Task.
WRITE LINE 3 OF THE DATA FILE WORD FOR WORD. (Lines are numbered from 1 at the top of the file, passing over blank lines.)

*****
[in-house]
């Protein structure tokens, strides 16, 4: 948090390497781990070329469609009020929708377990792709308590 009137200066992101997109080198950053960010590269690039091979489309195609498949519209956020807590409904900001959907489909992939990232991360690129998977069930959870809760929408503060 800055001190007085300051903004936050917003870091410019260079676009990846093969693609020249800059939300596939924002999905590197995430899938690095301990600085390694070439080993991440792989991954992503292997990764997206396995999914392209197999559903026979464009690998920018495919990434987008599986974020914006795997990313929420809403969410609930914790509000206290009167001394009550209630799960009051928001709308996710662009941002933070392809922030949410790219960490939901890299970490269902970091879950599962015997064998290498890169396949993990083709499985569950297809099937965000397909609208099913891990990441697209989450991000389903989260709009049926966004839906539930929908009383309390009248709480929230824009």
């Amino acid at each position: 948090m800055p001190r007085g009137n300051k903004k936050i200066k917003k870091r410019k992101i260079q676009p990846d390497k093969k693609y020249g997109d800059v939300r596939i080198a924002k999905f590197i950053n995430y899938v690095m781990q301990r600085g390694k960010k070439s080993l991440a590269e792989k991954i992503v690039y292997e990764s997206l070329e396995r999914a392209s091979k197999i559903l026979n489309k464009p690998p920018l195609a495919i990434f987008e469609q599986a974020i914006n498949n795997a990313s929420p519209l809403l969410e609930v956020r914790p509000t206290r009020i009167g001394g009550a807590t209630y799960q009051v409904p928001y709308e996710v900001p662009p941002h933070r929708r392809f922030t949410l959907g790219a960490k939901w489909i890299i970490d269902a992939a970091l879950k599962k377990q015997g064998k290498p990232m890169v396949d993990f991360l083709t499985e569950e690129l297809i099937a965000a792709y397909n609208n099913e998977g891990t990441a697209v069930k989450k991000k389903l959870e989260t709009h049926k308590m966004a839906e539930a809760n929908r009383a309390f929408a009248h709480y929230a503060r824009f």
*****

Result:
């Amino acid at each position: 948090m800055p001190r007085g009137n300051k903004k936050i200066k917003k870091r410019k992101i260079q676009p990846d390497k093969k693609y020249g997109d800059v939300r596939i080198a924002k999905f590197i950053n995430y899938v690095m781990q301990r600085g390694k960010k070439s080993l991440a590269e792989k991954i992503v690039y292997e990764s997206l070329e396995r999914a392209s091979k197999i559903l026979n489309k464009p690998p920018l195609a495919i990434f987008e469609q599986a974020i914006n498949n795997a990313s929420p519209l809403l969410e609930v956020r914790p509000t206290r009020i009167g001394g009550a807590t209630y799960q009051v409904p928001y709308e996710v900001p662009p941002h933070r929708r392809f922030t949410l959907g790219a960490k939901w489909i890299i970490d269902a992939a970091l879950k599962k377990q015997g064998k290498p990232m890169v396949d993990f991360l083709t499985e569950e690129l297809i099937a965000a792709y397909n609208n099913e998977g891990t990441a697209v069930k989450k991000k389903l959870e989260t709009h049926k308590m966004a839906e539930a809760n929908r009383a309390f929408a009248h709480y929230a503060r824009f």